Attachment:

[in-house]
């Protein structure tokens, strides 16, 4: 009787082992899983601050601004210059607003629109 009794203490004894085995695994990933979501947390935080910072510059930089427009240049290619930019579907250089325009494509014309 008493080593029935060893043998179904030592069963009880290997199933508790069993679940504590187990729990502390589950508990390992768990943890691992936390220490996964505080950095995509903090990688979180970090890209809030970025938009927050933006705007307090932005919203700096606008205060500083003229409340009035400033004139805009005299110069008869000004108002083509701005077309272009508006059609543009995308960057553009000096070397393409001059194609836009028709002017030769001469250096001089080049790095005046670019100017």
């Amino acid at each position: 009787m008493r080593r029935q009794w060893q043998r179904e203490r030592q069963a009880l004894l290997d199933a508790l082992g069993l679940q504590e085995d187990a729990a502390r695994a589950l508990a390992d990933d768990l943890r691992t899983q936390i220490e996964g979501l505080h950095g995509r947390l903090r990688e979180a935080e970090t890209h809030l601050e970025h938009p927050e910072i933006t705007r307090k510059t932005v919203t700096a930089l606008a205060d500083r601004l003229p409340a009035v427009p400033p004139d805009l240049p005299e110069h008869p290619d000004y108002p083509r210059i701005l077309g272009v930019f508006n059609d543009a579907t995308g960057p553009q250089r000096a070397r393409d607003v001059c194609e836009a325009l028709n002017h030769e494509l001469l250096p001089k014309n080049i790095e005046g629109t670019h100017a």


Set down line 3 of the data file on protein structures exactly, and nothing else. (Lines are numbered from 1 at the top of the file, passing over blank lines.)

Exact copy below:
């Amino acid at each position: 009787m008493r080593r029935q009794w060893q043998r179904e203490r030592q069963a009880l004894l290997d199933a508790l082992g069993l679940q504590e085995d187990a729990a502390r695994a589950l508990a390992d990933d768990l943890r691992t899983q936390i220490e996964g979501l505080h950095g995509r947390l903090r990688e979180a935080e970090t890209h809030l601050e970025h938009p927050e910072i933006t705007r307090k510059t932005v919203t700096a930089l606008a205060d500083r601004l003229p409340a009035v427009p400033p004139d805009l240049p005299e110069h008869p290619d000004y108002p083509r210059i701005l077309g272009v930019f508006n059609d543009a579907t995308g960057p553009q250089r000096a070397r393409d607003v001059c194609e836009a325009l028709n002017h030769e494509l001469l250096p001089k014309n080049i790095e005046g629109t670019h100017a």